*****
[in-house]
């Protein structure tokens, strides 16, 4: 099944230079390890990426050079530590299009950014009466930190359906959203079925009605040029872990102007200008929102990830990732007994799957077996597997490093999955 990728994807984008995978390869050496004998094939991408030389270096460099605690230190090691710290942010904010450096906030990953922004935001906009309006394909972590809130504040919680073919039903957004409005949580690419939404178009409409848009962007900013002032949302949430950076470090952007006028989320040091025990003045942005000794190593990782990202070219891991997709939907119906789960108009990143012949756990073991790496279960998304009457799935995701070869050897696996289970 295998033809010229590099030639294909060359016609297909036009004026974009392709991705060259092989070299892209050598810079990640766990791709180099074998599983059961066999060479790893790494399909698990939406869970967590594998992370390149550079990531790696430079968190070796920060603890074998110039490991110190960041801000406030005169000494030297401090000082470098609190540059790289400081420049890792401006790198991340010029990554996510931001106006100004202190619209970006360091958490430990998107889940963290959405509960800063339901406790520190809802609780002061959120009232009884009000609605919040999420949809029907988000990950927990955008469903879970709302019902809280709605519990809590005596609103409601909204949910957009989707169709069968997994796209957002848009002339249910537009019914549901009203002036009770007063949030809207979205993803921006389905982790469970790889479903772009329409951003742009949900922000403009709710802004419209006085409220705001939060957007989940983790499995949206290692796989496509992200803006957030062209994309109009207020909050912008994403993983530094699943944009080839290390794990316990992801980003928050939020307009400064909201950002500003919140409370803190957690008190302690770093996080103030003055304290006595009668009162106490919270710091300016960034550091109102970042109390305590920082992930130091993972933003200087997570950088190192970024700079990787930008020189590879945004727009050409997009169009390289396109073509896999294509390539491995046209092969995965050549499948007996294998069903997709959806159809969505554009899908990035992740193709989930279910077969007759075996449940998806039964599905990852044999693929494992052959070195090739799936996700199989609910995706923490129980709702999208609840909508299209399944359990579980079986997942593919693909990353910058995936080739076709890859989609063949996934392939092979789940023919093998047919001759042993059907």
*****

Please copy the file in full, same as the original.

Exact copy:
[in-house]
């Protein structure tokens, strides 16, 4: 099944230079390890990426050079530590299009950014009466930190359906959203079925009605040029872990102007200008929102990830990732007994799957077996597997490093999955 990728994807984008995978390869050496004998094939991408030389270096460099605690230190090691710290942010904010450096906030990953922004935001906009309006394909972590809130504040919680073919039903957004409005949580690419939404178009409409848009962007900013002032949302949430950076470090952007006028989320040091025990003045942005000794190593990782990202070219891991997709939907119906789960108009990143012949756990073991790496279960998304009457799935995701070869050897696996289970 295998033809010229590099030639294909060359016609297909036009004026974009392709991705060259092989070299892209050598810079990640766990791709180099074998599983059961066999060479790893790494399909698990939406869970967590594998992370390149550079990531790696430079968190070796920060603890074998110039490991110190960041801000406030005169000494030297401090000082470098609190540059790289400081420049890792401006790198991340010029990554996510931001106006100004202190619209970006360091958490430990998107889940963290959405509960800063339901406790520190809802609780002061959120009232009884009000609605919040999420949809029907988000990950927990955008469903879970709302019902809280709605519990809590005596609103409601909204949910957009989707169709069968997994796209957002848009002339249910537009019914549901009203002036009770007063949030809207979205993803921006389905982790469970790889479903772009329409951003742009949900922000403009709710802004419209006085409220705001939060957007989940983790499995949206290692796989496509992200803006957030062209994309109009207020909050912008994403993983530094699943944009080839290390794990316990992801980003928050939020307009400064909201950002500003919140409370803190957690008190302690770093996080103030003055304290006595009668009162106490919270710091300016960034550091109102970042109390305590920082992930130091993972933003200087997570950088190192970024700079990787930008020189590879945004727009050409997009169009390289396109073509896999294509390539491995046209092969995965050549499948007996294998069903997709959806159809969505554009899908990035992740193709989930279910077969007759075996449940998806039964599905990852044999693929494992052959070195090739799936996700199989609910995706923490129980709702999208609840909508299209399944359990579980079986997942593919693909990353910058995936080739076709890859989609063949996934392939092979789940023919093998047919001759042993059907």